For careful readers who understand risk communications and national level planning considerations, the NERC report contains clear statements about its limitations. It tells us that, barring physical events like gas pipeline explosions or unexplained cracks in key transmission pipes and barring cyber security type attacks, we do not necessarily NEED coal and nuclear plants to assure adequate capacity to deliver electricity.
That kind of qualified statement doesn’t provide much comfort to those of us who can remember numerous historical events. It doesn’t even reassure people who have no memory of distant history but who do pay attention to current events in the energy industry.
Right NOW, the European Union is facing the kind of natural gas delivery event that Sec Perry was obliquely referring to when he told people that grid resilience was a matter of national security. A few days ago, a hairline crack was discovered in a major oil and gas pipeline in the UK. Investigations and repairs will take an indeterminate period of time. Until complete, a major segment of the North Sea oil and gas supply cannot be delivered to the market.
A few days after that crack shut down a major supply to the UK, there was a fatal explosion in a gas distribution station in Austria that interrupted a substantial source of natural gas from Russia. That explosion virtually eliminated Italy’s Russian sourced gas supply.
People will still get most of the electricity that they need, but some might not get all that they want. There are no credible estimates of the prices that they will have to pay during the period where gas supplies are tighter than expected. Normal winter weather patterns MIGHT make the situation even worse.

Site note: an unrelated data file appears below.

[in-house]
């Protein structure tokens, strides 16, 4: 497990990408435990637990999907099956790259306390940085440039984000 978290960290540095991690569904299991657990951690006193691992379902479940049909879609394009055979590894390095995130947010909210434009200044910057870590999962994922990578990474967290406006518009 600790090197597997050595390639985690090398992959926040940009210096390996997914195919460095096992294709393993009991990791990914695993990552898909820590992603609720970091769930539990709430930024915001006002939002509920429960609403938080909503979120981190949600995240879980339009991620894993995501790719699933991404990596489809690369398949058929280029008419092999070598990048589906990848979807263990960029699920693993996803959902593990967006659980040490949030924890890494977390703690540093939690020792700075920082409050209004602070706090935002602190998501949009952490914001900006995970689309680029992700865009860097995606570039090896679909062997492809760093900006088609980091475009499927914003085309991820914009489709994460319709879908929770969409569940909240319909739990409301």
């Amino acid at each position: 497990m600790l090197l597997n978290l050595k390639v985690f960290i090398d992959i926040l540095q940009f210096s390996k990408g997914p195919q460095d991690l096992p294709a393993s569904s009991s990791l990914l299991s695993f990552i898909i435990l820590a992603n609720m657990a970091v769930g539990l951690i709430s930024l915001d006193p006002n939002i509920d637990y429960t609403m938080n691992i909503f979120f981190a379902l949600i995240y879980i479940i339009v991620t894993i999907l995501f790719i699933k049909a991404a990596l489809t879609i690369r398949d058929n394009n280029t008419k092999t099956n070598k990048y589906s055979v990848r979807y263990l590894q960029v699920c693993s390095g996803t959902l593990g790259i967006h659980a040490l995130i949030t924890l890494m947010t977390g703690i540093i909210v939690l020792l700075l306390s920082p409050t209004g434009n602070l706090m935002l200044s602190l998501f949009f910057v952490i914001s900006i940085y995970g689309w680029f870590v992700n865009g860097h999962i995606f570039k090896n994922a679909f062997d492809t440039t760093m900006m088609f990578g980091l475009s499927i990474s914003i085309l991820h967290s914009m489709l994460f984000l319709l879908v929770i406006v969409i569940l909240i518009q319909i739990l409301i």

Please, please understand that people who are responsible for taking appropriate actions to avoid situations like these here in the U.S. are generally reticent people who do not make inflammatory, dire predictions.
Just because they couch their reports in seemingly gentle statements that highlight the situational limitations of statements about reliability does not mean that they are comfortable with allowing even more reliable production to be replaced by generators whose capabilities are tenuously dependent on just-in-time fuel delivery systems or the weather.
Publisher, Atomic Insights
It is past time to start talking up the European problems which will be our problems if we follow the Greens any further. Reports on factory closures, children wearing winter coats indoors in school, and anything else would help to open some eyes.
Careful, or BAS will be back.
Probably not until his contract is renewed in 2018.
Oops. My snarky agreement disappeared because I couched it in angle brackets. Old Usenet form of expression.
Try using < to get <
Thank you Engineer-Poet, I appreciate the help.
I’ve learned a few things since Uselessnet was big. <smirk>
One such natural gas hub feeding about half of New England’s electricity can be found in a town in Connecticut.
Off topic but the future of Vogtle just darkened:
They will be fine as renewable tax credits were retained. SOMETHING has to supplement/backup the renewables.
Isn’t it past time in this country where we tried a pilot plant of one of those new reactor technologies? I’ve got nothing against old light water technology, but it’s time to innovate. The plants I used to work at used 1960s technology. We’ve made improvements in technology since then. Newer plants could load swing, have less waste, higher thermal efficiency, hopefully cost less to construct, etc. They could compliment the “renewables” and give the public essentially zero greenhouse gases.
The country spends copious quantities of cash on the security of the United States. It seems like a safe secure energy source would be an extremely worthwhile investment.
I’m pretty sure I’m preaching to the choir on this one, bit I don’t see why the folks in charge don’t see it that way.
Other than NuScale, the new ideas are limited to computer simulations and artist conceptions. The current cost of innovation in nuclear power is prohibitively high. In contrast, look at what the low cost of innovation in computers and aviation (the early years at least) accomplished.